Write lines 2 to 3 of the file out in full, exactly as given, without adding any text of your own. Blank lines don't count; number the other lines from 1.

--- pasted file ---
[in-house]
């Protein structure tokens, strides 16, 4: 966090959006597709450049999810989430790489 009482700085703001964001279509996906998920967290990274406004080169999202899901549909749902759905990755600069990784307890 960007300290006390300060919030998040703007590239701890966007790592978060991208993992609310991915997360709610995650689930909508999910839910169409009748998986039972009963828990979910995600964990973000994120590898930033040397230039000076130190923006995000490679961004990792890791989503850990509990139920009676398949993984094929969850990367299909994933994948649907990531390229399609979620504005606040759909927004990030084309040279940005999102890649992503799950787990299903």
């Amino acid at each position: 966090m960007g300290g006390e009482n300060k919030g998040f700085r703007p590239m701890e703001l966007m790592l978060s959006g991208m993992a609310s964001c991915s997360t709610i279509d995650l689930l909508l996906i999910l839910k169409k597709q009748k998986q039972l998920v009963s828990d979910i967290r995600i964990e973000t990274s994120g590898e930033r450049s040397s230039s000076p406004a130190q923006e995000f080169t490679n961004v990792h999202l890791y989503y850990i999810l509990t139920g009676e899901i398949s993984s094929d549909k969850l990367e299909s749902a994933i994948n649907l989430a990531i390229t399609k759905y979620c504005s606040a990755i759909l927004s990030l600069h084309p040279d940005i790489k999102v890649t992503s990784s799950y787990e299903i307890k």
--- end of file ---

């Protein structure tokens, strides 16, 4: 966090959006597709450049999810989430790489 009482700085703001964001279509996906998920967290990274406004080169999202899901549909749902759905990755600069990784307890 960007300290006390300060919030998040703007590239701890966007790592978060991208993992609310991915997360709610995650689930909508999910839910169409009748998986039972009963828990979910995600964990973000994120590898930033040397230039000076130190923006995000490679961004990792890791989503850990509990139920009676398949993984094929969850990367299909994933994948649907990531390229399609979620504005606040759909927004990030084309040279940005999102890649992503799950787990299903």
């Amino acid at each position: 966090m960007g300290g006390e009482n300060k919030g998040f700085r703007p590239m701890e703001l966007m790592l978060s959006g991208m993992a609310s964001c991915s997360t709610i279509d995650l689930l909508l996906i999910l839910k169409k597709q009748k998986q039972l998920v009963s828990d979910i967290r995600i964990e973000t990274s994120g590898e930033r450049s040397s230039s000076p406004a130190q923006e995000f080169t490679n961004v990792h999202l890791y989503y850990i999810l509990t139920g009676e899901i398949s993984s094929d549909k969850l990367e299909s749902a994933i994948n649907l989430a990531i390229t399609k759905y979620c504005s606040a990755i759909l927004s990030l600069h084309p040279d940005i790489k999102v890649t992503s990784s799950y787990e299903i307890k």